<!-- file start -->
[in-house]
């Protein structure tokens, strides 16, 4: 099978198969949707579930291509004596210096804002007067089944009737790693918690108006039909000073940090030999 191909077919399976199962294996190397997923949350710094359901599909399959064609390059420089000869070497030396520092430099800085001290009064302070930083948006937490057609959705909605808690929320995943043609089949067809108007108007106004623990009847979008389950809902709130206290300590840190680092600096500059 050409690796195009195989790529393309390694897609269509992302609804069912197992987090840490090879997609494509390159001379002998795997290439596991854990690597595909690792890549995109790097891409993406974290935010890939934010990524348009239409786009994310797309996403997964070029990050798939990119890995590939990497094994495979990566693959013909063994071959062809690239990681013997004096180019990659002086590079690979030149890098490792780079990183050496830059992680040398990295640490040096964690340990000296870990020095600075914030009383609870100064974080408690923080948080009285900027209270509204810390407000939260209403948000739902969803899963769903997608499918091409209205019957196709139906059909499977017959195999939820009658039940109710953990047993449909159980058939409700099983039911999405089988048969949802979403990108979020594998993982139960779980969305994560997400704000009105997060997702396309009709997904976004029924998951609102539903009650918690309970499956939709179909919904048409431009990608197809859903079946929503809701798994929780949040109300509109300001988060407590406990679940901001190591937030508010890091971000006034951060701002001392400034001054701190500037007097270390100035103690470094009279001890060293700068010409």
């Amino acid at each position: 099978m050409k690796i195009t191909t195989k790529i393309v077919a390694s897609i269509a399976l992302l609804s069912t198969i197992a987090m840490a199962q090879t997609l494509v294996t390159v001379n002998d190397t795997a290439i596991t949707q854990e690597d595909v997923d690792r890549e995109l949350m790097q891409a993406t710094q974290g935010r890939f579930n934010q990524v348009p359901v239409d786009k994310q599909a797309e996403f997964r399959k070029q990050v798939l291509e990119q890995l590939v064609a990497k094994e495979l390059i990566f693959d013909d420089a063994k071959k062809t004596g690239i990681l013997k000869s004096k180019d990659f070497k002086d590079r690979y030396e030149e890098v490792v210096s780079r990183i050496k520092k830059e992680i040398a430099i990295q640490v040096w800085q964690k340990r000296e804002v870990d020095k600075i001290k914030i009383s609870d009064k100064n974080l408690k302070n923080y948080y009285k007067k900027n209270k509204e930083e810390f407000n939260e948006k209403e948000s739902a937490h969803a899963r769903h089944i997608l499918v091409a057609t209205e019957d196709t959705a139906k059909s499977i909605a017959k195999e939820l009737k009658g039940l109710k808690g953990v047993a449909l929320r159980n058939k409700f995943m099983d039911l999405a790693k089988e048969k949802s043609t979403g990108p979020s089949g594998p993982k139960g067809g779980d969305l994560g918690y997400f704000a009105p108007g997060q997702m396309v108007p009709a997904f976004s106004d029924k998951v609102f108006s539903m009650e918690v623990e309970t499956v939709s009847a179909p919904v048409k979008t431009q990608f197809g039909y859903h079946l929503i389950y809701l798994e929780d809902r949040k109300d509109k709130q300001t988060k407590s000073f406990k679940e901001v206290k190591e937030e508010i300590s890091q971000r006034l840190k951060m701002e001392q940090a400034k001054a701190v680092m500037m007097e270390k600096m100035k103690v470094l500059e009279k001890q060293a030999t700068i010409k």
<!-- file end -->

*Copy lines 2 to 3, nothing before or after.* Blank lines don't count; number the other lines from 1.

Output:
């Protein structure tokens, strides 16, 4: 099978198969949707579930291509004596210096804002007067089944009737790693918690108006039909000073940090030999 191909077919399976199962294996190397997923949350710094359901599909399959064609390059420089000869070497030396520092430099800085001290009064302070930083948006937490057609959705909605808690929320995943043609089949067809108007108007106004623990009847979008389950809902709130206290300590840190680092600096500059 050409690796195009195989790529393309390694897609269509992302609804069912197992987090840490090879997609494509390159001379002998795997290439596991854990690597595909690792890549995109790097891409993406974290935010890939934010990524348009239409786009994310797309996403997964070029990050798939990119890995590939990497094994495979990566693959013909063994071959062809690239990681013997004096180019990659002086590079690979030149890098490792780079990183050496830059992680040398990295640490040096964690340990000296870990020095600075914030009383609870100064974080408690923080948080009285900027209270509204810390407000939260209403948000739902969803899963769903997608499918091409209205019957196709139906059909499977017959195999939820009658039940109710953990047993449909159980058939409700099983039911999405089988048969949802979403990108979020594998993982139960779980969305994560997400704000009105997060997702396309009709997904976004029924998951609102539903009650918690309970499956939709179909919904048409431009990608197809859903079946929503809701798994929780949040109300509109300001988060407590406990679940901001190591937030508010890091971000006034951060701002001392400034001054701190500037007097270390100035103690470094009279001890060293700068010409």
């Amino acid at each position: 099978m050409k690796i195009t191909t195989k790529i393309v077919a390694s897609i269509a399976l992302l609804s069912t198969i197992a987090m840490a199962q090879t997609l494509v294996t390159v001379n002998d190397t795997a290439i596991t949707q854990e690597d595909v997923d690792r890549e995109l949350m790097q891409a993406t710094q974290g935010r890939f579930n934010q990524v348009p359901v239409d786009k994310q599909a797309e996403f997964r399959k070029q990050v798939l291509e990119q890995l590939v064609a990497k094994e495979l390059i990566f693959d013909d420089a063994k071959k062809t004596g690239i990681l013997k000869s004096k180019d990659f070497k002086d590079r690979y030396e030149e890098v490792v210096s780079r990183i050496k520092k830059e992680i040398a430099i990295q640490v040096w800085q964690k340990r000296e804002v870990d020095k600075i001290k914030i009383s609870d009064k100064n974080l408690k302070n923080y948080y009285k007067k900027n209270k509204e930083e810390f407000n939260e948006k209403e948000s739902a937490h969803a899963r769903h089944i997608l499918v091409a057609t209205e019957d196709t959705a139906k059909s499977i909605a017959k195999e939820l009737k009658g039940l109710k808690g953990v047993a449909l929320r159980n058939k409700f995943m099983d039911l999405a790693k089988e048969k949802s043609t979403g990108p979020s089949g594998p993982k139960g067809g779980d969305l994560g918690y997400f704000a009105p108007g997060q997702m396309v108007p009709a997904f976004s106004d029924k998951v609102f108006s539903m009650e918690v623990e309970t499956v939709s009847a179909p919904v048409k979008t431009q990608f197809g039909y859903h079946l929503i389950y809701l798994e929780d809902r949040k109300d509109k709130q300001t988060k407590s000073f406990k679940e901001v206290k190591e937030e508010i300590s890091q971000r006034l840190k951060m701002e001392q940090a400034k001054a701190v680092m500037m007097e270390k600096m100035k103690v470094l500059e009279k001890q060293a030999t700068i010409k």